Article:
Interoperability – While attaining it may seem like a herculean task, it remains a top area for improvement considering that organizations experience interoperability-related challenges at multiple levels. The number of connected devices continues to grow necessitating data security measures for a satisfactory user experience. While compiling and integrating data, HIPAA compliance needs to be factored in regardless of the diversity of data and data sizes. Data standardization is therefore necessary or else you will continue to struggle with the different data silos that come with interoperability challenges. There has to be a collaboration between external and internal parties such as quote providers and EHR vendors like Epic, Allscripts, and Cerner where they agree upon a common set of standards to address these challenges.

Data security – Data sharing can often be a cause of concern as it may lead to a breach in data security. Organizations are now leveraging cloud computing to manage data silos and ensure strict governance pertaining to data security. Access to specific data is provided for specific durations while being HIPAA compliant at all times.

HL7 integration – IT teams often struggle to keep pace with healthcare professionals who are usually too tied up to work in collaboration. This can delay HL7 integration. IT groups use the HL7 interface to process data in an easy-to-interpret format. But due to delays and gaps in coordination and collaboration, assembling the critical interfaces as per the HL7 standards becomes extremely challenging. Poor HL7 integration semantics can cause distorted data and migrating to a new EHR may result in the loss of some amount of previous data such as the medical history of patients.

Get ready for some groundwork

Although EHR integration does get complicated at times, there are simple and effective ways to overcome the challenges. We have new technologies to help us improve clinician experiences. You need to analyze your objectives, ensure timelines, and review the current technological state of your organization. You also need to document the current state and identify the gaps before you set out on your EHR integration journey.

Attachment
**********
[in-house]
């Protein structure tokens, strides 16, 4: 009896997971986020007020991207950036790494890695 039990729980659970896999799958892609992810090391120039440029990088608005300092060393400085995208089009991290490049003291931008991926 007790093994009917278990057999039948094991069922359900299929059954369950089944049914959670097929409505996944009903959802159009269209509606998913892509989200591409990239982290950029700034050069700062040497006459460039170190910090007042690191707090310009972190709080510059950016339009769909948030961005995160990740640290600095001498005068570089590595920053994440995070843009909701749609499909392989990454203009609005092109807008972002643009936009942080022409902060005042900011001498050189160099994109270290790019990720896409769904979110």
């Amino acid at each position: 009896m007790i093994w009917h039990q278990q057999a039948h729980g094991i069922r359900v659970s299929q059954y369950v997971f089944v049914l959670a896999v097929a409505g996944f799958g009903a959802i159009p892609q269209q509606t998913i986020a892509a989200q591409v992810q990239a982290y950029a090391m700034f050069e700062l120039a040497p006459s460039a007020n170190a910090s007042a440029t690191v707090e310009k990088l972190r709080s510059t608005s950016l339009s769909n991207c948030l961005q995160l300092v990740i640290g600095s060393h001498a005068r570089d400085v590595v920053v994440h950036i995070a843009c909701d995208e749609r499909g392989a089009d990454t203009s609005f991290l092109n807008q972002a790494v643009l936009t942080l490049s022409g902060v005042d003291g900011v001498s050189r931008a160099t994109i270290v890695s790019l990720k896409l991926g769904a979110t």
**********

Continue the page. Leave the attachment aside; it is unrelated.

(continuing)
Data documentation and gap analysis are in fact crucial milestones you need to touch on to make any further progress on this road. You must evaluate data architecture and assess workflows to devise a new data delivery design. You must also define testing phases to authenticate composite and designed workflows before the actual go-live.

It’s always a good idea to involve the teams that are going to use the EHR. How one professional uses it can be completely different than how others use it and can have an impact on their work too. Merely changing the system is of no use unless all users align to the changes and know how to comply with the correct and standard workflow.

Last but not the least, make sure you have technical support every step of the way. The technology landscape is evolving so rapidly that some technologies and use cases are maturing rather quickly. Onsite EHR go-live support is a great way of staying abreast of new technologies and ensuring a successful EHR integration.

Telehealth integration

As per a recent survey, 86% of doctors said the rise of telehealth increased their interoperability and integration challenges while more than 30% of doctors think the lack of integration with the EHR is an important reason why they may abandon telehealth after the pandemic. Microsoft announced its alliance with Epic Systems not long ago to help users with an integrated Teams experience within EHR clinical workflows. Considering that the Forrester survey findings have also pointed towards poor integration between virtual visit solutions and EHR workflows as a major deterrent, the said partnership aims to hopefully iron out issues and add value.

As the demand for telehealth continues, it makes sense to integrate it into the EHR system to optimize clinical workflows. The more recent telehealth solutions can be easily integrated into common EHR systems to ensure quality care and enhance interoperability. The merging of these capabilities is enabling organizations to provide patient care through a single workflow.